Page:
This blog is for educational purposes only. The information provided by Donielle, or any contributor, is not intended to diagnose, treat, or cure any condition. If you are seeking medical advice, please search out a qualified health practitioner.

Remodeling Projects That Help You Breath Easy

Spring is here and with warmer weather comes the itch to clean, organize and remodel our home!  My husband loves a good project, so we have plenty of experience.  But some of our concerns are usually how much it will cost, how long it will take us and because of our little ones running around, how safe it will be!?

If you are doing a remodel there are plenty of non-toxic and eco-friendly options so your home will not only look better, but the air quality will be safer for you and your little ones.  Here are some non-toxic options for a couple common remodeling projects.


Painting my sis room - the Colorphoto by: gadeeeer

Painting is one of my favorite projects because it is fast, cheap and easy.

The smell can be torturous though!

Thank goodness for all the options in low and no VOC paints.  VOC stands for Volatile Organic Compounds, which is what causes the smell and adversely affects the air quality in the room.  The EPA has shown that when new paint is drying that the VOC levels can reach 1000 times that of outdoors…… how scary!  It is good to know you can get low/no VOC paints at all the big name home improvement stores, for less than $40 a gallon.  These paints come in the same awesome colors and finishes as the older style paints.  So you can transform your room from blah to ta-dah and feel good about it.



The Path Less Travelledphoto by: vek

A new floor can make your room look luxurious and feel great.  But the off gases can literally make you sick.

Off gases are, basically, the release of toxic chemicals in to the air.   If you are in love with the fluff of carpet you can go with wool carpet and a felt padding, but don’t expect it to be a cost-effective option. You can spend up to $2500 for a living room of wool carpet.

If wood is your love you can opt for reclaimed wood, but the price on this depends on if you reclaim it yourself or have professionals do it for you.  I even read that linoleum is an eco-friendly option.

“Natural linoleum produces no toxic off-gassing. True linoleum is made from pine rosin, sawdust, cork dust, limestone and natural pigments. These all combined with linseed oil (from flax seeds) and matted to jute backing. Linseed oil has natural antibacterial properties which may give added benefit. Linoleum can also be used for desktops and table surfaces.”  Greener Building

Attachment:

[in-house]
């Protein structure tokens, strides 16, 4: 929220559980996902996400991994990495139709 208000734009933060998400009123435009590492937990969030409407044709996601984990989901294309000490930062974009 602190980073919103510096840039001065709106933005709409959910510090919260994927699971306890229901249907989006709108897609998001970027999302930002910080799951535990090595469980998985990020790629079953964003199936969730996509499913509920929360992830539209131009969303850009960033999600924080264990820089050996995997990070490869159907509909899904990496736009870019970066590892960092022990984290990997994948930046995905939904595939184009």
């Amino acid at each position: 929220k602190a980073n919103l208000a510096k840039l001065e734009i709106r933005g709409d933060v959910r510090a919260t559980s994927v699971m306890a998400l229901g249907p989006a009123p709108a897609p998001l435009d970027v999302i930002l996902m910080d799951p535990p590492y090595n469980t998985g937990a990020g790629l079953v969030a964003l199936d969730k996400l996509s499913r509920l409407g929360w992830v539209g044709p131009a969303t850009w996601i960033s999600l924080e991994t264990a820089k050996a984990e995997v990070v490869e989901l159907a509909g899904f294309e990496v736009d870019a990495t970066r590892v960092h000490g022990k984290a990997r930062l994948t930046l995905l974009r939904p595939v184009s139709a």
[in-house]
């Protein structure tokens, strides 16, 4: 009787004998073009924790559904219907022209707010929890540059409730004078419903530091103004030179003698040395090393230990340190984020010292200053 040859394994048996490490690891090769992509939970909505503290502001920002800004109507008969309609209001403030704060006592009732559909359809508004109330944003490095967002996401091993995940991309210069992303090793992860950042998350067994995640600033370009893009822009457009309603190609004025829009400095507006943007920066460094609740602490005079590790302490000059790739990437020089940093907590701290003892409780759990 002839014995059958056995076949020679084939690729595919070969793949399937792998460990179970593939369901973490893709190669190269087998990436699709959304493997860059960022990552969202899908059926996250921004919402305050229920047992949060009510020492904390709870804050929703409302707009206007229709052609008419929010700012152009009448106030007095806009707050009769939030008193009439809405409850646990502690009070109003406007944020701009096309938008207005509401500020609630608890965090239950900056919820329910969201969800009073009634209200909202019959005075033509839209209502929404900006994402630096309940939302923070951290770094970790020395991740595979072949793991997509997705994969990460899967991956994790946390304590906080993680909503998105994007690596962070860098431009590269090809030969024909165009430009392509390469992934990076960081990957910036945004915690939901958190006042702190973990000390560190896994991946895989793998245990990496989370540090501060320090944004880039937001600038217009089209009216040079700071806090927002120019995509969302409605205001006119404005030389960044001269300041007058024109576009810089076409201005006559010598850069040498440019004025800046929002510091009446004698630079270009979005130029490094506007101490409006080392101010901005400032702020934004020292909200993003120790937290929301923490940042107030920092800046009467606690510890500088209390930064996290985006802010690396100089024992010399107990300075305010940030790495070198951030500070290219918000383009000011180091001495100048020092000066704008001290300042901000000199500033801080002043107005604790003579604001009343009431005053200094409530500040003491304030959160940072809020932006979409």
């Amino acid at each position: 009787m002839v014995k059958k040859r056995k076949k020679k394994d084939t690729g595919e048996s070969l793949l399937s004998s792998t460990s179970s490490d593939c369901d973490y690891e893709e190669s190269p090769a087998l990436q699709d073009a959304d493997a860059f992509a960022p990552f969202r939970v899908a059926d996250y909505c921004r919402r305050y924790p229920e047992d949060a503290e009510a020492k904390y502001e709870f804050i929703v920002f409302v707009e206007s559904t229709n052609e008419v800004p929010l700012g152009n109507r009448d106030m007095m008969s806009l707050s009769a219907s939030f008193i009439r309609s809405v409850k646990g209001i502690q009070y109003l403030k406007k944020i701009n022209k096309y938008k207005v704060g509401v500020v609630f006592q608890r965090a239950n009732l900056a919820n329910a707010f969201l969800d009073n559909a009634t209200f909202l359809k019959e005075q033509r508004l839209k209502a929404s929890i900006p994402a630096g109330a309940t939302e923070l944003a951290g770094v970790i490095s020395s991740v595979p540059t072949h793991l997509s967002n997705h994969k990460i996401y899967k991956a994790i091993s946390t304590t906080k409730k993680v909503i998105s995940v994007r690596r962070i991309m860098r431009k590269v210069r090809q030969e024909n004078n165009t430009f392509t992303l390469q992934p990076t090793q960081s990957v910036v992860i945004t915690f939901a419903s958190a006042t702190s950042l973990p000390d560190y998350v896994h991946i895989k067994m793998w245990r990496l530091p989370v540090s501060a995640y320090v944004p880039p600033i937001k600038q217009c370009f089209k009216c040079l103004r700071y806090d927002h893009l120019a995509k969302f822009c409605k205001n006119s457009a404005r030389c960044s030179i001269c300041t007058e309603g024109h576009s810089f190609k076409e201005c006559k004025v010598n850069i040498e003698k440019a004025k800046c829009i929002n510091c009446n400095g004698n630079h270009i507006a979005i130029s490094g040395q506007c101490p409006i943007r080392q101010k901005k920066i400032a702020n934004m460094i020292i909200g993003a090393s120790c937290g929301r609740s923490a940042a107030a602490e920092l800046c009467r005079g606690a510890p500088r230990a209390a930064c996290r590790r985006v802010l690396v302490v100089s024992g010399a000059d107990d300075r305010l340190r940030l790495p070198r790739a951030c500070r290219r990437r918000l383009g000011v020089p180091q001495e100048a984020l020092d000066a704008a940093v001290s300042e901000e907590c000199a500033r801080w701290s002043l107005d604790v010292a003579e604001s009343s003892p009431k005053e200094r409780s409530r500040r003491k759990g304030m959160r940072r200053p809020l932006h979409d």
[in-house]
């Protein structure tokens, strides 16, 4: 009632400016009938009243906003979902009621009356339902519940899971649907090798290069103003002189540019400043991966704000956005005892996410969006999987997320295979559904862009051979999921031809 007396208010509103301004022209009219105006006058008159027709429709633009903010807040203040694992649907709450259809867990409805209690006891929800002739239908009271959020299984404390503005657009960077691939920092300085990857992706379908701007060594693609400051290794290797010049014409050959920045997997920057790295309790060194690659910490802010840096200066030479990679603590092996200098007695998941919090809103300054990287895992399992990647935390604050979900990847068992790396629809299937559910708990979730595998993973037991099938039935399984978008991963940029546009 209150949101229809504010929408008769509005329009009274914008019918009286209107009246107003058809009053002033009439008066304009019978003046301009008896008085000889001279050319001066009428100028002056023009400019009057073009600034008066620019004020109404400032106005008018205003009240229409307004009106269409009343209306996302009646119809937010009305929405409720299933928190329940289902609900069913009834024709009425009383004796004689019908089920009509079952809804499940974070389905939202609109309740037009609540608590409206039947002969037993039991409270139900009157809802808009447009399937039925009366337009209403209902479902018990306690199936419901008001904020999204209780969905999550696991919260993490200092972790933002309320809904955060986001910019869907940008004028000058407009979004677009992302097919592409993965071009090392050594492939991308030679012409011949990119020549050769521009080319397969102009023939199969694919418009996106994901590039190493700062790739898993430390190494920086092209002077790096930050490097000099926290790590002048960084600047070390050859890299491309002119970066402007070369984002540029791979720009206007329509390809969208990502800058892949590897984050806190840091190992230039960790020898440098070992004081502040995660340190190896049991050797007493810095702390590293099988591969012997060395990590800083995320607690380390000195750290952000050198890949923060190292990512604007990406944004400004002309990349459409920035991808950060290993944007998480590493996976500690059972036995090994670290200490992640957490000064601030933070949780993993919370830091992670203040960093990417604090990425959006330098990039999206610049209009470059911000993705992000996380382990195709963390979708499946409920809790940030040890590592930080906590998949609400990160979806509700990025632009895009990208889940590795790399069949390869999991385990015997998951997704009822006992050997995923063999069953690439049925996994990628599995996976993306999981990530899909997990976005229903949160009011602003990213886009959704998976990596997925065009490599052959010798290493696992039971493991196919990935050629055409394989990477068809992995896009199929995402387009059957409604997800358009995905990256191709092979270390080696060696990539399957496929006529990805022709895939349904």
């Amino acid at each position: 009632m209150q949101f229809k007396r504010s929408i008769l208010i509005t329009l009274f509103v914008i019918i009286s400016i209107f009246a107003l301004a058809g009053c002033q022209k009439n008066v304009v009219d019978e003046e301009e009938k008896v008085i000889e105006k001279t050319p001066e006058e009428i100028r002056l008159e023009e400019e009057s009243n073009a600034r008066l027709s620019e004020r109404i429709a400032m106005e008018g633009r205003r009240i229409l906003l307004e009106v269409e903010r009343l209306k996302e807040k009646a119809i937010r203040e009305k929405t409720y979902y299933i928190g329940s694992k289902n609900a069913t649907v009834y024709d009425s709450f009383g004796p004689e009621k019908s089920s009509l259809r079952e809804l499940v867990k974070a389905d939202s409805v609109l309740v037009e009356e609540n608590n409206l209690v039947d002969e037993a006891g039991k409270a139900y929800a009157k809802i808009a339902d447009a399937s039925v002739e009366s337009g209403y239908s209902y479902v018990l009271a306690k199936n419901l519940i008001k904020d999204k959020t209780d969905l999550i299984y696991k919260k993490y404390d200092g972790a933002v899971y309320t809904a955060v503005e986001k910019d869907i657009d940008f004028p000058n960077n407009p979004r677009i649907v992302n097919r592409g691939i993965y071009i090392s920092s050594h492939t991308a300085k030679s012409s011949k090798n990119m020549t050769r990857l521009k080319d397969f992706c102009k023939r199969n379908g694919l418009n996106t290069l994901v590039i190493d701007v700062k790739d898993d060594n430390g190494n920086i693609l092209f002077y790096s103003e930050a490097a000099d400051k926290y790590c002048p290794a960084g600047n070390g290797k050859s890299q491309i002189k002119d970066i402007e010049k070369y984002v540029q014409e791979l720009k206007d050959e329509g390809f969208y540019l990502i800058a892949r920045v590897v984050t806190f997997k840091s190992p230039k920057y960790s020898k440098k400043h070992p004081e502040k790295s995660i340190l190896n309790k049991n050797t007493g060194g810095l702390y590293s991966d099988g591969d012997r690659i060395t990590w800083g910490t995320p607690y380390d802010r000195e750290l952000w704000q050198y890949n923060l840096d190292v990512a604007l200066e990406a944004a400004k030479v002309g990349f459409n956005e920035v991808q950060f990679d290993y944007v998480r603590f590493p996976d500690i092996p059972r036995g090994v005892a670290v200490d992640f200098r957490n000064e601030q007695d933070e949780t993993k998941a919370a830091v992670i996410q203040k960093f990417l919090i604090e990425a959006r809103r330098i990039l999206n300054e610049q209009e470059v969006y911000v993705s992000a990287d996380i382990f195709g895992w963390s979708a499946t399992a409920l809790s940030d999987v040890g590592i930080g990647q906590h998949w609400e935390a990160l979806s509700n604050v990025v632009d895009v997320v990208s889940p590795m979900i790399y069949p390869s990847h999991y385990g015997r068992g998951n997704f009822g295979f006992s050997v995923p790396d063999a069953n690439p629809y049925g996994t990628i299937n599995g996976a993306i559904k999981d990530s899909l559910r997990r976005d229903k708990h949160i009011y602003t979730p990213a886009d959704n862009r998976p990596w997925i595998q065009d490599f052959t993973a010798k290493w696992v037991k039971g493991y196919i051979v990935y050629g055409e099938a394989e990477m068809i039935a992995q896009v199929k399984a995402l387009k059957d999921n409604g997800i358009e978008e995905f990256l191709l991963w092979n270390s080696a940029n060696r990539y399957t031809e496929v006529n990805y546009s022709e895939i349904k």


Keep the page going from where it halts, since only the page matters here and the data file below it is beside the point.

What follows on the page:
Keep in mind there is a difference between vinyl flooring, which is sometimes called linoleum, and true linoleum, so do your homework! Linoleum is relatively inexpensive, ranging from $4 to $7 a square foot.

So next time you get an itch to revamp your living room, feel good and breath good knowing you can spruce things up without hurting your pocketbook or your lungs!

For more information on products for home renovation: Environmental Protection Agency


Homemade Play-dough

Easter Playdough

photo credit: philscoville

Playing with play dough is a simple rite of passage for children. I fondly remember sitting for hours on end at the table when I was young; building, crafting, mixing and matching. Watching my child now to the same brings me great joy as I watch how accomplished he feels sculpting a new creation.

Store bought play dough is not only expensive, but also filled with preservatives that make me a little squeamish to have around young toddler mouths. Making your own at home is definitely a frugal option, lasts a long time, and is sure to please every kid at home (even the kids at heart). Even more fun is allowing the kids to pick their own colors and help make it – a science lesson for sure, but also a lesson in mixing colors.

No-Cook Play Dough

3/4 cup flour
3/4 cup cornmeal (you can get white cornmeal to make dying easier)
1/2 cup salt
1/2 cup warm water
optional – food coloring

Method of Preparation

Mix all ingredients together and knead until pliable. Add additional flour or water if needed to gain the right consistency. Color if desired.

Stove Top Play Dough


1 c. flour
1/3 c. salt
1 Tbsp. oil
1 Tbsp. cream of tartar
1 c. water
optional – food coloring

Method of Preparation

Mix all of the ingredients (minus coloring) together in a pan and place over low heat.  Stir often until it is the consistency of mashed potatoes.  Turn out onto waxed paper and cool until you can handle. In a medium bowl, mix and knead with food coloring until desired color, or mix smaller batches multiple colors. Store in an airtight container in the refrigerator. (originally found at The Finer Things in Life)


All images and content are protected under US copyright laws, please do not copy and paste.

Links in the post above may be affiliate or referral links - meaning that through a sale I may be given monetary benefit. I blog with integrity and only endorse companies and products I love.

This blog is for educational purposes only. The information provided by Donielle, or any contributor, is not intended to diagnose, treat, or cure any condition. If you are seeking medical advice, please search out a qualified health practitioner.